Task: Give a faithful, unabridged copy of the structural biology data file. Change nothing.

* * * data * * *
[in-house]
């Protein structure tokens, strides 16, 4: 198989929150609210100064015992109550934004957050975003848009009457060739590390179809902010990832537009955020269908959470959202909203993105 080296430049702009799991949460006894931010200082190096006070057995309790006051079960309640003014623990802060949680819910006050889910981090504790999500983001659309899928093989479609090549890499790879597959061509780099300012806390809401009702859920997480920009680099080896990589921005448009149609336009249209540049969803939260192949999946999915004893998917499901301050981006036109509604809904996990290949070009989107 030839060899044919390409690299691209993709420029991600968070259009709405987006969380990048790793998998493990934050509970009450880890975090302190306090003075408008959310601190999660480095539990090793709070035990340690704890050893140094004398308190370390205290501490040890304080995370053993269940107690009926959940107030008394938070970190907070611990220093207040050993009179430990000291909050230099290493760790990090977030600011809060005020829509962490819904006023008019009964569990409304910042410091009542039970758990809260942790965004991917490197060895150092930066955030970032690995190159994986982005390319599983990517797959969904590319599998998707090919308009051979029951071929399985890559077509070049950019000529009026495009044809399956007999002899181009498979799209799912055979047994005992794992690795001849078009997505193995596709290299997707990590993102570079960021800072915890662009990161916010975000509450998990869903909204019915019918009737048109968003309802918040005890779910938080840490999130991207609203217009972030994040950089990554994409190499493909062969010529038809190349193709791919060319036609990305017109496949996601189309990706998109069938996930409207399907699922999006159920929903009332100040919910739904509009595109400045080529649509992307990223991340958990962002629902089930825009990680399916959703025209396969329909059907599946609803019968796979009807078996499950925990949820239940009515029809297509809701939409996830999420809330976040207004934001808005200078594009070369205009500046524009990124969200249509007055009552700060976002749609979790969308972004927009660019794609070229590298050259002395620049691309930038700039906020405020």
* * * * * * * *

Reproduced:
[in-house]
């Protein structure tokens, strides 16, 4: 198989929150609210100064015992109550934004957050975003848009009457060739590390179809902010990832537009955020269908959470959202909203993105 080296430049702009799991949460006894931010200082190096006070057995309790006051079960309640003014623990802060949680819910006050889910981090504790999500983001659309899928093989479609090549890499790879597959061509780099300012806390809401009702859920997480920009680099080896990589921005448009149609336009249209540049969803939260192949999946999915004893998917499901301050981006036109509604809904996990290949070009989107 030839060899044919390409690299691209993709420029991600968070259009709405987006969380990048790793998998493990934050509970009450880890975090302190306090003075408008959310601190999660480095539990090793709070035990340690704890050893140094004398308190370390205290501490040890304080995370053993269940107690009926959940107030008394938070970190907070611990220093207040050993009179430990000291909050230099290493760790990090977030600011809060005020829509962490819904006023008019009964569990409304910042410091009542039970758990809260942790965004991917490197060895150092930066955030970032690995190159994986982005390319599983990517797959969904590319599998998707090919308009051979029951071929399985890559077509070049950019000529009026495009044809399956007999002899181009498979799209799912055979047994005992794992690795001849078009997505193995596709290299997707990590993102570079960021800072915890662009990161916010975000509450998990869903909204019915019918009737048109968003309802918040005890779910938080840490999130991207609203217009972030994040950089990554994409190499493909062969010529038809190349193709791919060319036609990305017109496949996601189309990706998109069938996930409207399907699922999006159920929903009332100040919910739904509009595109400045080529649509992307990223991340958990962002629902089930825009990680399916959703025209396969329909059907599946609803019968796979009807078996499950925990949820239940009515029809297509809701939409996830999420809330976040207004934001808005200078594009070369205009500046524009990124969200249509007055009552700060976002749609979790969308972004927009660019794609070229590298050259002395620049691309930038700039906020405020």